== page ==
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Long Beach, Mississippi
City
Nickname(s): The Friendly City
Location of Long Beach in Mississippi
Location of Long Beach in Mississippi
Country United States
State Mississippi
County Harrison
Founded
Incorporated

1905
Area
 • Total 10.4 sq mi (26.9 km2)
 • Land 10.0 sq mi (25.9 km2)
 • Water 0.4 sq mi (1.0 km2)
Elevation 26 ft (8 m)
Population (2010)
 • Total 14,792
 • Density 1,424.2/sq mi (549.9/km2)
Time zone CST (UTC-6)
 • Summer (DST) CDT (UTC-5)
ZIP code 39560
Area code(s) 228
FIPS code 28-41680
GNIS feature ID 0672794
Website City of Long Beach official website

Long Beach is a city (incorporated August 10, 1905) located in Harrison County, Mississippi, United States. It is part of the GulfportBiloxi Metropolitan Statistical Area. As of the 2010 census, the city had a population of 14,792.

Geography

According to the United States Census Bureau, the city has a total area of 10.4 square miles (26.9 km2), of which 10.0 square miles (25.9 km2) is land and 0.39 square miles (1.0 km2), or 3.74% is water.

Mississippi-Coast-towns-NOAA
Long Beach (map center) is east of Pass Christian and west of Gulfport, along the Gulf of Mexico

Demographics

Historical population
Census Pop.
1910 1,026
1920 980 −4.5%
1930 1,346 37.3%
1940 1,495 11.1%
1950 2,703 80.8%
1960 4,770 76.5%
1970 6,170 29.4%
1980 14,199 130.1%
1990 15,804 11.3%
2000 17,320 9.6%
2010 14,792 −14.6%
Est. 2015 15,555 5.2%
U.S. Decennial Census

As of the census of 2000, there were 17,320 people, 6,560 households, and 4,696 families residing in the city. The population density is 1,713.6 people per square mile (661.5/km²). There were 7,203 housing units at an average density of 712.6 per square mile (275.1/km²). The racial makeup of the city was 87.49% White, 7.36% African American, 0.39% Native American, 2.57% Asian, 0.07% Pacific Islander, 0.68% from other races, and 1.44% from two or more races. 2.29% of the population were Hispanic or Latino of any race.

There were 6,560 households out of which 36.2% have children under the age of 18 living with them, 53.8% were married couples living together, 13.5% have a female householder with no husband present, and 28.4% were non-families. 22.9% of all households were made up of individuals and 7.7% had someone living alone who is 65 years of age or older. The average household size was 2.61 and the average family size is 3.07.

In the city, the population dispersal was 27.1% under the age of 18, 9.1% from 18 to 24, 29.8% from 25 to 44, 22.8% from 45 to 64, and 11.2% who are 65 years of age or older. The median age was 36 years. For every 100 females there were 93.1 males. For every 100 females age 18 and over, there were 89.7 males. The median income for a household in the city was $43,289, and the median income for a family was $50,014. Males had a median income of $35,909 versus $24,119 for females. The per capita income for the city was $19,305. 9.0% of the population and 7.7% of families were below the poverty line. Out of the total population, 15.2% of those under the age of 18 and 3.7% of those 65 and older were living below the poverty line.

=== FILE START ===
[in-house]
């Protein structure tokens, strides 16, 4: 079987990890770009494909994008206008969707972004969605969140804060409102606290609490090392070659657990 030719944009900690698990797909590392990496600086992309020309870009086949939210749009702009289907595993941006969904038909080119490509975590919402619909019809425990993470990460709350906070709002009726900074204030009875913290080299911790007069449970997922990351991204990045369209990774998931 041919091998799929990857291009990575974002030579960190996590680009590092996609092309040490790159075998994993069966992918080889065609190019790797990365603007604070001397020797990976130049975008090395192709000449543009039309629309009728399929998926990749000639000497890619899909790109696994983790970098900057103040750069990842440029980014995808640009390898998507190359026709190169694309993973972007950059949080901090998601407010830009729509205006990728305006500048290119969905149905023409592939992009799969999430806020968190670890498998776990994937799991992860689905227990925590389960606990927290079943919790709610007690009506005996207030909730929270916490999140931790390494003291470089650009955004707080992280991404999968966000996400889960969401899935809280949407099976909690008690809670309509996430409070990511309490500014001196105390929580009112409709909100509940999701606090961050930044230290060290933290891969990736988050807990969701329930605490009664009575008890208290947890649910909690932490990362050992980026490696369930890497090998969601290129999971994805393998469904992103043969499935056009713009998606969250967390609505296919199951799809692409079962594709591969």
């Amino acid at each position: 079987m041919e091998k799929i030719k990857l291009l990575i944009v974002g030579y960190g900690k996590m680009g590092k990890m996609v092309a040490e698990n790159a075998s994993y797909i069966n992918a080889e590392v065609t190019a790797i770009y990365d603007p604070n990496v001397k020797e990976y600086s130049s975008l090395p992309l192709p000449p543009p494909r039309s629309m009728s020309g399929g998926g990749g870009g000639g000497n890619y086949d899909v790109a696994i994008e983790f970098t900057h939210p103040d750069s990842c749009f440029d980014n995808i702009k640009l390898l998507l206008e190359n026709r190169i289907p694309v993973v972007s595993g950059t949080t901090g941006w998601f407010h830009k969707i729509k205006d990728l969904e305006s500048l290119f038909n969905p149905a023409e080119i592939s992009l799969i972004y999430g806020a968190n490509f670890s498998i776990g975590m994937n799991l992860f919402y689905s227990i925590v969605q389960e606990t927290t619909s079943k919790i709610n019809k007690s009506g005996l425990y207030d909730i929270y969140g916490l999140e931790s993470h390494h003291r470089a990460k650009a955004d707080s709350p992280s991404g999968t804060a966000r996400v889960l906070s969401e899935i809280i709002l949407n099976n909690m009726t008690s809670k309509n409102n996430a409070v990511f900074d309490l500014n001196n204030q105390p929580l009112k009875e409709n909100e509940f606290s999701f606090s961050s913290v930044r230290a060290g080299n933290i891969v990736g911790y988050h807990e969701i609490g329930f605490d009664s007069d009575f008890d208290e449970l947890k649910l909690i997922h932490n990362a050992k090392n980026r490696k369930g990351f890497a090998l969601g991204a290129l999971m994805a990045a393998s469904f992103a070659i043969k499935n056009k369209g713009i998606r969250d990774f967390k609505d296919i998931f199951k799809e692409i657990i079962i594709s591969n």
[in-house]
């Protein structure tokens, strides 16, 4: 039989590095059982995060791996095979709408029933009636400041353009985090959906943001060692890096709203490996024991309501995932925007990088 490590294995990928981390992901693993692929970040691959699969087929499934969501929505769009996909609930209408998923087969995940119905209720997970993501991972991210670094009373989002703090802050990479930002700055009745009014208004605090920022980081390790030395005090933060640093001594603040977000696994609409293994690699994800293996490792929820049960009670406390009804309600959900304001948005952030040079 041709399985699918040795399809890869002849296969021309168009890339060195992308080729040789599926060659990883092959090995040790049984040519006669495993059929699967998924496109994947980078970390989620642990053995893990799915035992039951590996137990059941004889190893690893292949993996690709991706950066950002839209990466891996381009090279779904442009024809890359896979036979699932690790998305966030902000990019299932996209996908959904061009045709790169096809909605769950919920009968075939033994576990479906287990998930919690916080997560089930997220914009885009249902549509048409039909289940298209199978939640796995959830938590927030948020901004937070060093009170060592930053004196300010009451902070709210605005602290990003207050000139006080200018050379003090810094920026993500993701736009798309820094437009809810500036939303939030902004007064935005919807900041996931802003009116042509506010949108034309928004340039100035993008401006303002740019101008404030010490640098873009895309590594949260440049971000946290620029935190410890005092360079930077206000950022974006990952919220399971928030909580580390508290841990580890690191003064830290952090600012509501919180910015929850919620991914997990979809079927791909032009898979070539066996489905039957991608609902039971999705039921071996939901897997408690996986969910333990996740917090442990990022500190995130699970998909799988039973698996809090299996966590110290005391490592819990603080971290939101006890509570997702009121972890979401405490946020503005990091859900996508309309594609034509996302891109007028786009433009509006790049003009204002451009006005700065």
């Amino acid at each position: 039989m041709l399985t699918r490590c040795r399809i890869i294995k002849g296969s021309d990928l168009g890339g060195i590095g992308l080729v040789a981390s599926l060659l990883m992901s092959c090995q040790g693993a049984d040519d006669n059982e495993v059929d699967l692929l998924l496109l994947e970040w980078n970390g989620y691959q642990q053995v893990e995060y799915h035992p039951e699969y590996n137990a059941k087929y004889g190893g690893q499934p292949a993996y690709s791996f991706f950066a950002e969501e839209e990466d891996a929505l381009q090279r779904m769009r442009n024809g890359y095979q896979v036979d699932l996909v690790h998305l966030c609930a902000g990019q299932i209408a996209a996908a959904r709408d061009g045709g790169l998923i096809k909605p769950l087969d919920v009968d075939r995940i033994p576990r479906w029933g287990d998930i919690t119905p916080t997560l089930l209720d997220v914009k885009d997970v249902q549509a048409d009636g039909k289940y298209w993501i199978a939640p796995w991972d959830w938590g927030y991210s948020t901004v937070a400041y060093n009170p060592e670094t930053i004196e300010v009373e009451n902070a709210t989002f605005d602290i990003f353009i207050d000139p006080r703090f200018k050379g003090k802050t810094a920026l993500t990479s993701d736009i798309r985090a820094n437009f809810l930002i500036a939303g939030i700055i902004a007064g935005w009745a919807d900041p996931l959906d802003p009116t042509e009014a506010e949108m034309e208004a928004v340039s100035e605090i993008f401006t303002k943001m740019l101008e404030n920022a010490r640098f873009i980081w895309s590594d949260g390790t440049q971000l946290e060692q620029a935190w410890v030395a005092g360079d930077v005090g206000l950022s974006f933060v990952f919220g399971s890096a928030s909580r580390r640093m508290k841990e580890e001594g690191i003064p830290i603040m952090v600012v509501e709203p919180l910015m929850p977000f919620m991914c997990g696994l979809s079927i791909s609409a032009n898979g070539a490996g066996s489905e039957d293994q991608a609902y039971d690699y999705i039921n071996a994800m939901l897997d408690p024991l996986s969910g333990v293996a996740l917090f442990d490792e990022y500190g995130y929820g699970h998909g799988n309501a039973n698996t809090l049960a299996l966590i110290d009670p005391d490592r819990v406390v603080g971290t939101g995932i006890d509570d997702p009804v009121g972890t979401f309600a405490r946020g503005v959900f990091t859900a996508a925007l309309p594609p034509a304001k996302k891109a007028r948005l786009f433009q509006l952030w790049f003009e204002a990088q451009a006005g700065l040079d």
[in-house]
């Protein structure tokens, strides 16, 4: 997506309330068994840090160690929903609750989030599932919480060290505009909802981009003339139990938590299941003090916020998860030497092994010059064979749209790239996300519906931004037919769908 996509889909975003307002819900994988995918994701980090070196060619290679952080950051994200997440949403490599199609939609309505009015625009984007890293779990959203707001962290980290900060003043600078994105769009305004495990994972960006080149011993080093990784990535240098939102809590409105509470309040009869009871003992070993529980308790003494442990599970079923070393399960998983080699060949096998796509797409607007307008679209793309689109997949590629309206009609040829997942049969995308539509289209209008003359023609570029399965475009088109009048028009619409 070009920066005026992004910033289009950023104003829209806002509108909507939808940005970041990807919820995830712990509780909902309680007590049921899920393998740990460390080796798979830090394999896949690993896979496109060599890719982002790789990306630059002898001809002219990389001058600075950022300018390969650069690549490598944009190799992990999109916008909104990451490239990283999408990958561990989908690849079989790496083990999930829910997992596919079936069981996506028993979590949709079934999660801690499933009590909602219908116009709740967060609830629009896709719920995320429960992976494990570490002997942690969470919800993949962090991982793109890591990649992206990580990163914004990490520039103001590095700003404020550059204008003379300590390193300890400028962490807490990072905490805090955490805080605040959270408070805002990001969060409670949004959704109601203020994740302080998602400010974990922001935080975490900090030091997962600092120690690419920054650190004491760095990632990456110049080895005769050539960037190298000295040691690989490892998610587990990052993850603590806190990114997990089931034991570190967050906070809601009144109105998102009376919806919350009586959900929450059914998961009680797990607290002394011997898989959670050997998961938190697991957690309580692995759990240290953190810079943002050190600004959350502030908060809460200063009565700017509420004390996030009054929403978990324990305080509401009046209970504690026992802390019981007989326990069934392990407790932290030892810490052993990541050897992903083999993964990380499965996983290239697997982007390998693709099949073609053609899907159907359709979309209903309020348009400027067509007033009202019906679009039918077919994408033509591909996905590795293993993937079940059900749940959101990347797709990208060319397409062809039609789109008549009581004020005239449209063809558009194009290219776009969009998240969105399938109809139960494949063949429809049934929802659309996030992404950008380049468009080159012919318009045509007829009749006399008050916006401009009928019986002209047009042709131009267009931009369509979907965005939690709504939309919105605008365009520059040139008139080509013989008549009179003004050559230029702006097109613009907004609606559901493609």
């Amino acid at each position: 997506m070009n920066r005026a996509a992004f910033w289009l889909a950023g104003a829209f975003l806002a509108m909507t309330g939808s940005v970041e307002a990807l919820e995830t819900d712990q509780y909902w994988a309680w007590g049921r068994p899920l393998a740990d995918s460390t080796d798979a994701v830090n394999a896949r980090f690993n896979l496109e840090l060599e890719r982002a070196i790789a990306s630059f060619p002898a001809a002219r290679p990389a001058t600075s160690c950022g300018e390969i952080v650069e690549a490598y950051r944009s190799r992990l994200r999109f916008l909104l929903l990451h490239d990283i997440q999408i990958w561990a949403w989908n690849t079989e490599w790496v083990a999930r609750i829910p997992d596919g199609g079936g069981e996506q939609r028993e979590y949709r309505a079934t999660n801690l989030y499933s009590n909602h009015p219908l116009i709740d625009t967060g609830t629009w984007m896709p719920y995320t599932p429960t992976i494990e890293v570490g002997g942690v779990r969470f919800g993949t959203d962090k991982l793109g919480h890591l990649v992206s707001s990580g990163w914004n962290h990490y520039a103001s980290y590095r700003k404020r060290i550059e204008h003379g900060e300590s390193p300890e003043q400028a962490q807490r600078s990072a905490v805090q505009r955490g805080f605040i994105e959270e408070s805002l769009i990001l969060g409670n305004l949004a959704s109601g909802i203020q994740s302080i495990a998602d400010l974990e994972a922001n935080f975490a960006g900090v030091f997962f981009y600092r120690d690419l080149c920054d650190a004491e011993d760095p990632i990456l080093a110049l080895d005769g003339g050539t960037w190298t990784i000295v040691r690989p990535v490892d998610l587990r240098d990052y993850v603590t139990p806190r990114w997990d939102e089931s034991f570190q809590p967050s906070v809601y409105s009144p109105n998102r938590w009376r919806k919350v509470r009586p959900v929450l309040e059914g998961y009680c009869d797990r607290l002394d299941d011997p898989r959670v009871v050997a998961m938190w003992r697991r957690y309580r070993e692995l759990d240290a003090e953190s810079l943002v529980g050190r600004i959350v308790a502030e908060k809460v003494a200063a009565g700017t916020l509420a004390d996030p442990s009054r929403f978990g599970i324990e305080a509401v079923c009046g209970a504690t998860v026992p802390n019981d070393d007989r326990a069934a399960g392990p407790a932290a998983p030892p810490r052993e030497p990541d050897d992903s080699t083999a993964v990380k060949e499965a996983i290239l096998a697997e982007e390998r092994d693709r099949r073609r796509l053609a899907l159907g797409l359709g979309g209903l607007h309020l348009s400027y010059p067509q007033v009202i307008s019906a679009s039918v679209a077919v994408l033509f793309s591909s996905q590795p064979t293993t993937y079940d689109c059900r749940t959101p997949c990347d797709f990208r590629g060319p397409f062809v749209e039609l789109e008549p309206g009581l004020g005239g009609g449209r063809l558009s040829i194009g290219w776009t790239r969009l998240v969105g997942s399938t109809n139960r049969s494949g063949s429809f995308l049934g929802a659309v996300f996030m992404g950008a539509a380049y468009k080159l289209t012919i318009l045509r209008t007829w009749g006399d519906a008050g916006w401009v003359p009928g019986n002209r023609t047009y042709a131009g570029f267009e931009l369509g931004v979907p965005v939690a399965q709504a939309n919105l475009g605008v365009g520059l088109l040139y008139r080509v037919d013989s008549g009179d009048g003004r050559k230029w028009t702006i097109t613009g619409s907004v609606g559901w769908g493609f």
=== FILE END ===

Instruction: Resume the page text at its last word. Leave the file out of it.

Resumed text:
History

The early 1900s

Long Beach began as an agricultural town, based around its radish industry. But on August 10, 1905, Long Beach incorporated and became another city on the Mississippi Gulf Coast. As the years went on, the city moved from its agricultural heritage and moved toward tourism with the beach and high-rise condominiums becoming increasingly popular.

"The Radish capital of the world"

Long Beach's early economy was based largely upon radishes. Logging initially drove the local economy, but when the area's virgin yellow pine forests became depleted, row crops were planted on the newly cleared land.

A productive truck farming town in the early 20th century, citizens of Long Beach proclaimed the city to be the "Radish Capital of the World". The city was especially known for its cultivation of the Long Red radish variety, a favorite beer hall staple in the northern US at the time. In 1921, a bumper crop resulted in the shipment of over 300 train loads of Long Beach's Long Red radishes to northern states.

Eventually, the Long Red radishes for which Long Beach was known fell into disfavor, and the rise of the common button radish caused a dramatic decline in the cultivation of this crop in the area.

Hurricane Katrina

Katrina LB
The impact of Hurricane Katrina on the Long Beach shoreline

Nineteen days following the city's centennial, Hurricane Katrina struck the city on August 29, 2005, destroying almost all buildings within 500 meters (1,600 ft) of the Gulf of Mexico shoreline. Many Long Beach residents were left homeless or living in water and or wind damaged houses.

The city of Long Beach, California, held a fund raiser to help its eponymous relative. The city of Peoria, Arizona, adopted Long Beach and provided both public and private resources. This resulted in a close relationship between the two communities.

Today

Today, the city is still recovering from Hurricane Katrina. Residents are returning as beaches and condominiums in the area are being repaired. However, the city has not seen a return of business to pre-Katrina levels due in part to building codes on the beach established by the Federal Emergency Management Agency and Mississippi Emergency Management Agency and to the economic downturn.

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